My husband wrote a longer short story to celebrate Halloween, and I am very happy to share it here! It’s a longer story, so I will be putting it up in parts over the next few days. I hope you enjoy!
The Matriarch – Part 1
Ursula finished cataloging the contents of the box, closed the lid, and placed it back on the dusty shelf where it had sat for who-knows-how-many years before she’d opened it.
“12 specimens of Taenia solium, common tapeworm, each preserved individually in glass jars of formaldehyde. Labels faded but legible,” she dutifully recorded her notes in the museum archives inventory.
Popular exhibits like dinosaurs and mummies brought the public into the museum and hopefully, to help the museum make ends meet, the gift shop as well. A special exhibit on Parasitology? You don’t help anyone’s budget crunch by driving off the public with disgust.
But Halloween was approaching and the Director, thinking to play on the fascination some people had with “creepy crawly” or “gross” things, had decided to try something other than the safe option of promoting the mummies again.
The Curator had delegated the task to of putting together the special exhibit, and Ursula had drawn the short straw.
Now tapeworms that had been floating in preservative for twenty-plus years were going to get their day in the spotlight. Along with a plethora of other horrifying creatures in jars that she’d come across in inventory.
To the accompaniment of the sub-basement archives’ flicking fluorescent lighting, Ursula took a sip from the now-cold mocha cappuccino that she really shouldn’t have splurged on and questioned her life choices.
WEDNESDAY NIGHT, PREVIOUS
Greg’s body felt tired and achy, but his hands continued to grip the cold metal tire iron, slippery from the night’s rain, as he struggled to loosen the lug nuts of the blown-out rear passenger-side tire of his grey sedan.
He looked up at the approaching sound of a running engine and tires on wet highway pavement, then held up his hand, trying to shield against the headlights. The other driver had their high-beams on.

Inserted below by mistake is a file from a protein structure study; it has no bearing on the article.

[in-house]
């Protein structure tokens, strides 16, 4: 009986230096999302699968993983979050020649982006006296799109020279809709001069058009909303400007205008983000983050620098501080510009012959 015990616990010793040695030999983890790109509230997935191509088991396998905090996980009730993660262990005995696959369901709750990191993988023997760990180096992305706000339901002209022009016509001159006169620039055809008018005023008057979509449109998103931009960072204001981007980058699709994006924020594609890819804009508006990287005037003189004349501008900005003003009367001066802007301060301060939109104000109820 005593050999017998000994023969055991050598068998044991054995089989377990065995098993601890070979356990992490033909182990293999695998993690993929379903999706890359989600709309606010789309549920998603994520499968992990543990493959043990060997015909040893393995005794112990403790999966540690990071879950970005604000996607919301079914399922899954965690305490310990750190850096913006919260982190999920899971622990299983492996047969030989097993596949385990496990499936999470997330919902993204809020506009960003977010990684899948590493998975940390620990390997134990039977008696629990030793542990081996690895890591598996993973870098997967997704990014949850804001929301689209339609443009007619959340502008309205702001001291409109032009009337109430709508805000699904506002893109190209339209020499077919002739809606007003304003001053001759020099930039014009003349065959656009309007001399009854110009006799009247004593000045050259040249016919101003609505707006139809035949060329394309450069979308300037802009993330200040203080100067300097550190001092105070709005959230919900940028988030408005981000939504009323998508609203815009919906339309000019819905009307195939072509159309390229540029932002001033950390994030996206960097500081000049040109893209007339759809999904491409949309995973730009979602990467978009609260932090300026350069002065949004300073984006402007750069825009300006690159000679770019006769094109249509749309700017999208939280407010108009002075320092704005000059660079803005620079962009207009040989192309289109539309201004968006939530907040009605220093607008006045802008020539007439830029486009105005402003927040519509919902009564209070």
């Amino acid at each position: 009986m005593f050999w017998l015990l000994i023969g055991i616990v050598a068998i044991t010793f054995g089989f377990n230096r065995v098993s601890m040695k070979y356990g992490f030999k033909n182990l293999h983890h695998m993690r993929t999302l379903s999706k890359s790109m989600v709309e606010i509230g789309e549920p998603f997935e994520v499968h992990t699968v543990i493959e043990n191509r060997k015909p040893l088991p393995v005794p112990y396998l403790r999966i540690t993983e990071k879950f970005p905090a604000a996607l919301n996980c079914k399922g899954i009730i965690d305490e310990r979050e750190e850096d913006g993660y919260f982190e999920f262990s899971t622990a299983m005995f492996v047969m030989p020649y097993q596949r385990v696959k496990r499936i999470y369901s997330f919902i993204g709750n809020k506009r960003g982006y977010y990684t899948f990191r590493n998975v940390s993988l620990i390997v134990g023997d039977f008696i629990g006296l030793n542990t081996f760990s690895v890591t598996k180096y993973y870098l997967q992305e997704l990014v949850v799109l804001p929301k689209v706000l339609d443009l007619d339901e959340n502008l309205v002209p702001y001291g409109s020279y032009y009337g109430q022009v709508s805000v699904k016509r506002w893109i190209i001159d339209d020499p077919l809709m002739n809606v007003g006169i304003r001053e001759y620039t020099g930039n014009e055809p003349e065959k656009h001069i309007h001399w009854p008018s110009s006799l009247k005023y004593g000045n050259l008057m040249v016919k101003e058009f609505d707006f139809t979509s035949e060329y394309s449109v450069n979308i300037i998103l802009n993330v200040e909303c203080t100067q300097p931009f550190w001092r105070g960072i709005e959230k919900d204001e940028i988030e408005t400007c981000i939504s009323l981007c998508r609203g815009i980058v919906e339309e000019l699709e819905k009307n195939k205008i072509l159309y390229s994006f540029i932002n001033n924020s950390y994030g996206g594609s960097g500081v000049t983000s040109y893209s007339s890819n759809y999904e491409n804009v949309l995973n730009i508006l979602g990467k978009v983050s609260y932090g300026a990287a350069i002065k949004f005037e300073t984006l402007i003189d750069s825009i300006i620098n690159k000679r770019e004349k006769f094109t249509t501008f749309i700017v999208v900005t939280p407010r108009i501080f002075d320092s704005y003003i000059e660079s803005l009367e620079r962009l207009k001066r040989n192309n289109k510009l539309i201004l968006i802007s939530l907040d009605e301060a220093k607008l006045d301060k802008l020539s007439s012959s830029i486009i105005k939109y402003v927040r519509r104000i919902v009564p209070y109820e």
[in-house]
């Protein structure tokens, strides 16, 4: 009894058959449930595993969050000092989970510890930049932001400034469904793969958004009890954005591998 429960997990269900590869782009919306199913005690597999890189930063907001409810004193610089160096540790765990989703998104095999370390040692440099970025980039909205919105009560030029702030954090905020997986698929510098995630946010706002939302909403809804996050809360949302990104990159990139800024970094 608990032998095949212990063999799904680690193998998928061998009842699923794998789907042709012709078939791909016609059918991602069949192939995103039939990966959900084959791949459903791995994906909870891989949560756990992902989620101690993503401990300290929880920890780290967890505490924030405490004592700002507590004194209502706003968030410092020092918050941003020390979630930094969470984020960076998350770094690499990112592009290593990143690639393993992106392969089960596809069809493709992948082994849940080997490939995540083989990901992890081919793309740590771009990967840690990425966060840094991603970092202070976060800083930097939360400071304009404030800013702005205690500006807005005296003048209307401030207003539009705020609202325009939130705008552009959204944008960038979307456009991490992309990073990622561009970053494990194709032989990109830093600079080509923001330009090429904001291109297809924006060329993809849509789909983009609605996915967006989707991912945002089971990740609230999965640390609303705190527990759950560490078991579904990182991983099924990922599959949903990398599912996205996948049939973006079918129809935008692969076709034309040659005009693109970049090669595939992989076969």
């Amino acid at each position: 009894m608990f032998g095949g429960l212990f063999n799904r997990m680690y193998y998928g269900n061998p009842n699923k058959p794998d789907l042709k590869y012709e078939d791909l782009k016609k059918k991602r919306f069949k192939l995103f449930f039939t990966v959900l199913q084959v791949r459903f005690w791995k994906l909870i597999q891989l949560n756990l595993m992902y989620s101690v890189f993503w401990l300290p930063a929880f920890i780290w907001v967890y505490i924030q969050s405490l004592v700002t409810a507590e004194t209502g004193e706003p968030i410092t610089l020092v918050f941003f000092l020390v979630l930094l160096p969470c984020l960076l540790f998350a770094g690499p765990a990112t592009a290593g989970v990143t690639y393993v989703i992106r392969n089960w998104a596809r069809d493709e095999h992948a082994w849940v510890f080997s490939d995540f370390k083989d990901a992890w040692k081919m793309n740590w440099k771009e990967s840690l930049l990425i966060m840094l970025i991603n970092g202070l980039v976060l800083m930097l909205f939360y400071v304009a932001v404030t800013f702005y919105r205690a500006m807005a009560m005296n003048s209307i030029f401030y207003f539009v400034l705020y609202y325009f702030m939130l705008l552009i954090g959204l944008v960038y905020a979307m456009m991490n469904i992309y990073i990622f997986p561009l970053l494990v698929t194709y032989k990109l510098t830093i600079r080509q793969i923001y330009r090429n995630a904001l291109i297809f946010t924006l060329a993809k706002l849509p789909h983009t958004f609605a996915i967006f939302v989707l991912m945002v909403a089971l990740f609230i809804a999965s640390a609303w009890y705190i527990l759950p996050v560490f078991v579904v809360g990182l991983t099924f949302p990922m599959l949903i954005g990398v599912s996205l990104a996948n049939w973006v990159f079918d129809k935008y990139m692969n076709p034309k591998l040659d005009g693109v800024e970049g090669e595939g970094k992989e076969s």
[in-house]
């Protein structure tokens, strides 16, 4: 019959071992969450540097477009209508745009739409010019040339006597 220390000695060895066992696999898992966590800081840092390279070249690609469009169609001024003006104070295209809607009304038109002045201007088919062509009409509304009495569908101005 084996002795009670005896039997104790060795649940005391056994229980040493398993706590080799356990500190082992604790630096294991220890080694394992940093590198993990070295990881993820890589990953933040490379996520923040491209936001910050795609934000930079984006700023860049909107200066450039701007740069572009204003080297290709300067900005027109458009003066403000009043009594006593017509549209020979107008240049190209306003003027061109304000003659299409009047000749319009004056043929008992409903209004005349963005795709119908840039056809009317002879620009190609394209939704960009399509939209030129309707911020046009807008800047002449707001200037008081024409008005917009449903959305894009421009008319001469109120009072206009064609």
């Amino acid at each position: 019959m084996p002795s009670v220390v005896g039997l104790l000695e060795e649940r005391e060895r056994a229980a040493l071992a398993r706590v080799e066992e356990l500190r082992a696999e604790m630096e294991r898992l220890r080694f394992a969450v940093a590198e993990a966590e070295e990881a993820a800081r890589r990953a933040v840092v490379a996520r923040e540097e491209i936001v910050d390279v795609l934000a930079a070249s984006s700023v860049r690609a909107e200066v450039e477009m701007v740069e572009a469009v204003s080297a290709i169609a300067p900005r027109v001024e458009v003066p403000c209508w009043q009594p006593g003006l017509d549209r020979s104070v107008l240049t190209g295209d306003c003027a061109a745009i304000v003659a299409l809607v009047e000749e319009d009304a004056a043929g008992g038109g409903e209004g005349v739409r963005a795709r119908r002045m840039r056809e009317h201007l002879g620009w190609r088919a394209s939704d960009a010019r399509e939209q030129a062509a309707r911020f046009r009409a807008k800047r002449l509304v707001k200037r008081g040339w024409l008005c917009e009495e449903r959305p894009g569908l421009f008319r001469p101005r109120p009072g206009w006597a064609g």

A black limousine. The high-beams dropped to regular headlights and it slowed to a stop next to his sedan. The sound of splattering raindrops was punctuated by the opening of a car door. Across the roof of the limousine, Greg watched as a thickset, bald man in a dark suit rose and fixed eyes like steel on him.
“Mr. Greg Allen.” It wasn’t a question. Greg’s heart quickened. The wet tire-iron in his hand was an option, but the bald man was likely carrying far-less-polite hardware.
“My employer would like to speak with you.” The bald man’s voice was like a slab of granite. You couldn’t argue with it.
In the back of the limousine, the sound of rain splattering on pavement was replaced with drops muffled by the luxurious upholstery. Greg was seated next to the bald man who continued to look as though he was trying to crush Greg’s skull with the power of scowling. Across from them sat a grey-haired woman in sensible shoes that matched her tight bun, and a sandy-haired boy who looked about ten-years-old wearing a perfectly tailored Armani suit.
The boy’s smile reminded Greg of a shark.
“Nasty rain,” the boy said. “Isn’t it lucky for you we came along to give you a ride, Mr. Allen?”
Greg’s tongue gingerly flicked against his upper-right bicuspid as the rainy countryside passed the heavily tinted windows. The weaponized strain of enterovirus inside the hollow tooth had been engineered to have a limited duration once the seal was broken. If he bit down and exhaled, it was likely that the deadly pathogen would be inert by the time anyone found the bodies.
Still, Greg was hesitant to field test his own enhanced immune system against this particular strain. Things weren’t that desperate yet.
“Thank you,” Greg said, trying to keep sarcasm out of his voice. “I don’t suppose there’s some way I might repay you?”